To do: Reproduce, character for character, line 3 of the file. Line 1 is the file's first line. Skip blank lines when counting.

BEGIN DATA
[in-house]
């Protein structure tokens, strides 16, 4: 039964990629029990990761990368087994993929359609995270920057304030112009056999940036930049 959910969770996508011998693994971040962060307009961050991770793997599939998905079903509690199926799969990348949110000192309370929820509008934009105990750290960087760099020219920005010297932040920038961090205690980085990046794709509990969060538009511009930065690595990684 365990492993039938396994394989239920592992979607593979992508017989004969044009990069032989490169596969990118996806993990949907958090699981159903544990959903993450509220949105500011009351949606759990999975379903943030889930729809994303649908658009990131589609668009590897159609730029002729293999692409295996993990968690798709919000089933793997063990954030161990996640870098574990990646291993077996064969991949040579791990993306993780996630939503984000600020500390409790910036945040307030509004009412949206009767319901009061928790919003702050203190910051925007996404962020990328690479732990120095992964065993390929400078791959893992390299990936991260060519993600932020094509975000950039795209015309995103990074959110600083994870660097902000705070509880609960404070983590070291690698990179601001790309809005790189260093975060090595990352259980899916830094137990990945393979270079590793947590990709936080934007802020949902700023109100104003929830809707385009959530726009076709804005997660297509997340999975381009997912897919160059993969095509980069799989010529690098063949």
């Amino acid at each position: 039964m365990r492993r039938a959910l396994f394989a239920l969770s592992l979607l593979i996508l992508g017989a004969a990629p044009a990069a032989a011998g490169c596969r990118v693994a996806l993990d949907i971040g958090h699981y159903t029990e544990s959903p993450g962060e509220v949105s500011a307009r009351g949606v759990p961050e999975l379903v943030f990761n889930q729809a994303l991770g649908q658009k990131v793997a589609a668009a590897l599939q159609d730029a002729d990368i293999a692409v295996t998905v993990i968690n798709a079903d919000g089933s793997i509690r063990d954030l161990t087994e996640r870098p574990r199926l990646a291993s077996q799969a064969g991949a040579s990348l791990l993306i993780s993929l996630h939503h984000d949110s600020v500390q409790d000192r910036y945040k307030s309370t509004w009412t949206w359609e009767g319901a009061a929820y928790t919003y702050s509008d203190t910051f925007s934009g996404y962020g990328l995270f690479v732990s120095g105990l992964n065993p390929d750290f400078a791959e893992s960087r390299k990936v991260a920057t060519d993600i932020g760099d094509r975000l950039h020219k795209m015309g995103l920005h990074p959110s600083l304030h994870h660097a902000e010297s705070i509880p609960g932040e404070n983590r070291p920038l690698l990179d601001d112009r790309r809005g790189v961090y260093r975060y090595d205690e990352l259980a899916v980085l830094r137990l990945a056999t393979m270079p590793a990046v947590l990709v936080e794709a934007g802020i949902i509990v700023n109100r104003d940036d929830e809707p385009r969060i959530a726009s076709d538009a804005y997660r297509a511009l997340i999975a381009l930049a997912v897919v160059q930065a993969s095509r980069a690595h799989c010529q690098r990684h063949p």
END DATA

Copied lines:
């Amino acid at each position: 039964m365990r492993r039938a959910l396994f394989a239920l969770s592992l979607l593979i996508l992508g017989a004969a990629p044009a990069a032989a011998g490169c596969r990118v693994a996806l993990d949907i971040g958090h699981y159903t029990e544990s959903p993450g962060e509220v949105s500011a307009r009351g949606v759990p961050e999975l379903v943030f990761n889930q729809a994303l991770g649908q658009k990131v793997a589609a668009a590897l599939q159609d730029a002729d990368i293999a692409v295996t998905v993990i968690n798709a079903d919000g089933s793997i509690r063990d954030l161990t087994e996640r870098p574990r199926l990646a291993s077996q799969a064969g991949a040579s990348l791990l993306i993780s993929l996630h939503h984000d949110s600020v500390q409790d000192r910036y945040k307030s309370t509004w009412t949206w359609e009767g319901a009061a929820y928790t919003y702050s509008d203190t910051f925007s934009g996404y962020g990328l995270f690479v732990s120095g105990l992964n065993p390929d750290f400078a791959e893992s960087r390299k990936v991260a920057t060519d993600i932020g760099d094509r975000l950039h020219k795209m015309g995103l920005h990074p959110s600083l304030h994870h660097a902000e010297s705070i509880p609960g932040e404070n983590r070291p920038l690698l990179d601001d112009r790309r809005g790189v961090y260093r975060y090595d205690e990352l259980a899916v980085l830094r137990l990945a056999t393979m270079p590793a990046v947590l990709v936080e794709a934007g802020i949902i509990v700023n109100r104003d940036d929830e809707p385009r969060i959530a726009s076709d538009a804005y997660r297509a511009l997340i999975a381009l930049a997912v897919v160059q930065a993969s095509r980069a690595h799989c010529q690098r990684h063949p």